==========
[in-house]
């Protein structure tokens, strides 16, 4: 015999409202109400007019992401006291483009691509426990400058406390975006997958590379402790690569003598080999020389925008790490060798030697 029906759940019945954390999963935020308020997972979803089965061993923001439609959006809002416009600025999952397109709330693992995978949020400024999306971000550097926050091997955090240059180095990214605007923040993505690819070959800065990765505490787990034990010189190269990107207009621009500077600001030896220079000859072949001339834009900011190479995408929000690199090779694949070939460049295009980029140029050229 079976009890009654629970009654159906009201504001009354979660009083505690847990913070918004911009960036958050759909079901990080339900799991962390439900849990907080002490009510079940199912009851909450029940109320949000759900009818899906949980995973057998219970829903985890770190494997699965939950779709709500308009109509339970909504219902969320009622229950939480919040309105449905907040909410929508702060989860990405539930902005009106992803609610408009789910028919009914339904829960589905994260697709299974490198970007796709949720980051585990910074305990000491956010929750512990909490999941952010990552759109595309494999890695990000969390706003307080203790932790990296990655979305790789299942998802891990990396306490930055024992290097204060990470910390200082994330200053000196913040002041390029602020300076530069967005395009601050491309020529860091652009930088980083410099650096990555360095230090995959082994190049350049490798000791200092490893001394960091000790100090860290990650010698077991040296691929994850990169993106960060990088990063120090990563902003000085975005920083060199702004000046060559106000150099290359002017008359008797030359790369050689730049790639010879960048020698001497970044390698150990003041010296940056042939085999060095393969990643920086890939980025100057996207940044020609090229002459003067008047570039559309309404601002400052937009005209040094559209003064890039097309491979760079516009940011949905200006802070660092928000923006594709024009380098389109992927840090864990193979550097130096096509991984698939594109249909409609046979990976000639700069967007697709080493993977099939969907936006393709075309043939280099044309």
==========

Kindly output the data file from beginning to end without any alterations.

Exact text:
[in-house]
């Protein structure tokens, strides 16, 4: 015999409202109400007019992401006291483009691509426990400058406390975006997958590379402790690569003598080999020389925008790490060798030697 029906759940019945954390999963935020308020997972979803089965061993923001439609959006809002416009600025999952397109709330693992995978949020400024999306971000550097926050091997955090240059180095990214605007923040993505690819070959800065990765505490787990034990010189190269990107207009621009500077600001030896220079000859072949001339834009900011190479995408929000690199090779694949070939460049295009980029140029050229 079976009890009654629970009654159906009201504001009354979660009083505690847990913070918004911009960036958050759909079901990080339900799991962390439900849990907080002490009510079940199912009851909450029940109320949000759900009818899906949980995973057998219970829903985890770190494997699965939950779709709500308009109509339970909504219902969320009622229950939480919040309105449905907040909410929508702060989860990405539930902005009106992803609610408009789910028919009914339904829960589905994260697709299974490198970007796709949720980051585990910074305990000491956010929750512990909490999941952010990552759109595309494999890695990000969390706003307080203790932790990296990655979305790789299942998802891990990396306490930055024992290097204060990470910390200082994330200053000196913040002041390029602020300076530069967005395009601050491309020529860091652009930088980083410099650096990555360095230090995959082994190049350049490798000791200092490893001394960091000790100090860290990650010698077991040296691929994850990169993106960060990088990063120090990563902003000085975005920083060199702004000046060559106000150099290359002017008359008797030359790369050689730049790639010879960048020698001497970044390698150990003041010296940056042939085999060095393969990643920086890939980025100057996207940044020609090229002459003067008047570039559309309404601002400052937009005209040094559209003064890039097309491979760079516009940011949905200006802070660092928000923006594709024009380098389109992927840090864990193979550097130096096509991984698939594109249909409609046979990976000639700069967007697709080493993977099939969907936006393709075309043939280099044309």